Kyle Bennett of HardOCP has gotten to the bottom of one of this week’s tech mysteries: what exactly is an Nvidia Founders Edition graphics card? When it announced its awesome new GeForce GTX 1080 and 1070 cards, Nvidia noted that each would be offered in a Founders Edition, costing $100 and $70 more than their typical retail prices — but it didn’t explain what would be different about those variants of its new Pascal GPUs. Wherefore art thou more expensive, Pascal?
As it turns out, the Founders Edition (apostrophe frustratingly absent!) is Nvidia’s new designation for the reference cards that it’s been building for every new generation of chips. Think of it as equivalent to Google’s Nexus line of Android smartphones. Typically, Nvidia only designs the graphics processing unit, memory architecture, and other basic elements of the graphics card, leaving the actual manufacture of the card and the particular cooling solution to its add-in board partners. The reference cards only show Nvidia’s suggested overall design, and have generally been sold on a limited basis and without making any profit for Nvidia.
Reference cards get a fancy new name
As Bennett now reports, the Founders Edition turns Nvidia’s reference line into its own profit driver, tacking on the extra cost as essentially a profit margin for the GPU designer. The reason why anyone should actually want to spend extra is something Nvidia hadn’t mentioned in its graphics card launches before this week: craftsmanship. Bennett sounds reasonably satisfied that Nvidia’s promise of crafting the best possible GeForce GTX card, with the most reliable components and cooling, has substance underpinning it. Prior reference cards have been, he says, widely accepted as the best versions, so it makes sense for consumers that want extra peace of mind to spend more and obtain Nvidia’s own production rather than a variant from Asus, MSI, Zotac, or any of the other board customizers.
Beyond the consumer aspect, Bennett also notes that PC vendors are also eager for such a Founders Edition, with Falcon Northwest chief Kelt Reeves having apparently lobbied for the present change. Reeves is said to appreciate the certainly of quality that comes with validating a card for use just once for its entire lifetime as a retail product. In other words, he doesn’t like the fragmentation of having to deal with multiple suppliers of the same part, each of them employing different designs and adhering to different engineering standards.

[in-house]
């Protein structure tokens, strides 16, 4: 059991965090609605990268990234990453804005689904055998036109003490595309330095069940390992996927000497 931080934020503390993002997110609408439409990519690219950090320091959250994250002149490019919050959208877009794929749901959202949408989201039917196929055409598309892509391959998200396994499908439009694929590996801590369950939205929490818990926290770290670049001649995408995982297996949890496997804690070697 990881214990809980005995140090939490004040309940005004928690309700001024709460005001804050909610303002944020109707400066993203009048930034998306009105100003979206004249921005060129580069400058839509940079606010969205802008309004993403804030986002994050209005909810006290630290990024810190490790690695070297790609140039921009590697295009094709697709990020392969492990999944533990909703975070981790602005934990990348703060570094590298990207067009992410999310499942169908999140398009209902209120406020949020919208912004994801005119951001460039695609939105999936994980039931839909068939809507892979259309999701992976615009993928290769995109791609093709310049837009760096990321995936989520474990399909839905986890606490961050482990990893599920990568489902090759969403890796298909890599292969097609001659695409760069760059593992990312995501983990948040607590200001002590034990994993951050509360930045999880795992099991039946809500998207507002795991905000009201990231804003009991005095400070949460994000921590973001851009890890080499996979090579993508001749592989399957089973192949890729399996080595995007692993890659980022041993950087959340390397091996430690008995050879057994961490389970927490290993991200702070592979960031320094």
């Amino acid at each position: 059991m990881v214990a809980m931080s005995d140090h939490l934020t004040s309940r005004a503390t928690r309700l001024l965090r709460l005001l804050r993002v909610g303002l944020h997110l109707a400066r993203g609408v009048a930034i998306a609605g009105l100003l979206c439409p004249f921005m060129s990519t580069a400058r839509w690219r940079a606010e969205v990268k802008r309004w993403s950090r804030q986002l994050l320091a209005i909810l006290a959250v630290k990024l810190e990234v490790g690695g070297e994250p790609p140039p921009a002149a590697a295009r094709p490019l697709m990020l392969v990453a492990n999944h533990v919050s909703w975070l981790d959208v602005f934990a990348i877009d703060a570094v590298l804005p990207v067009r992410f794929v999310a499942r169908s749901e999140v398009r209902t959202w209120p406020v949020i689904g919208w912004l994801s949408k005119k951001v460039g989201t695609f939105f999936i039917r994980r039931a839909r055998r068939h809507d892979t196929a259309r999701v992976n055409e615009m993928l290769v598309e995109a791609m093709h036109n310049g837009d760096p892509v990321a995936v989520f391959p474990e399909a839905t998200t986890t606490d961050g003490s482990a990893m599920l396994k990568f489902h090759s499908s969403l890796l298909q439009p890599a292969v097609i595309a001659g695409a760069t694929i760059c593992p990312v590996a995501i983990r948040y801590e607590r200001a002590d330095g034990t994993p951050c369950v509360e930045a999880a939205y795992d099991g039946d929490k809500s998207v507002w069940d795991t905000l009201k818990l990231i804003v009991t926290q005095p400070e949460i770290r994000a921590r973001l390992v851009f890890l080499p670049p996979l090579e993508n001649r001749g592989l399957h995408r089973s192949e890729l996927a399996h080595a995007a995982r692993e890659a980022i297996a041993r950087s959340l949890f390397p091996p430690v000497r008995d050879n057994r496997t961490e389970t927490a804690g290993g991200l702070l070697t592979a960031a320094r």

Not all good news
There are two significant downsides to the Founders Edition GPUs, however. Firstly, says Bennett, the launch cards for the GeForce GTX 1080 and 1070 will be only Founders Editions, so whether you’re convinced by them or not, you’ll have to pay the premium price to get one immediately. The other aspect is that there’s no actual spec difference: Founders Editions run at the same clock speed as the stock design that’s handed out to partners. Asus and EVGA make a habit of selling overclocked versions, which cost a little extra, so there may well be a scenario where Nvidia offers a slower card at a higher price, depending on how its partners react. That being said, Nvidia’s reference cards have traditionally been among the best overclockers available, and the launch event included showing off a GTX 1080 running at 2.1GHz on air cooling.
Nvidia risks alienating some of its fans and some of its hardware partners with this Founders Edition move. At least part of the decision is motivated by the company’s brand goodwill, which can be exploited to command a higher price, whether or not there’s a benefit in terms of quality as well. Being more expensive than the standard card does mean that Nvidia will avoid cannibalizing its partners’ market, although the reported launch of Founders Editions first would contradict that notion. In any case, at least we now know what Founders Edition cards are, even if we don’t know where their missing apostrophe has gone.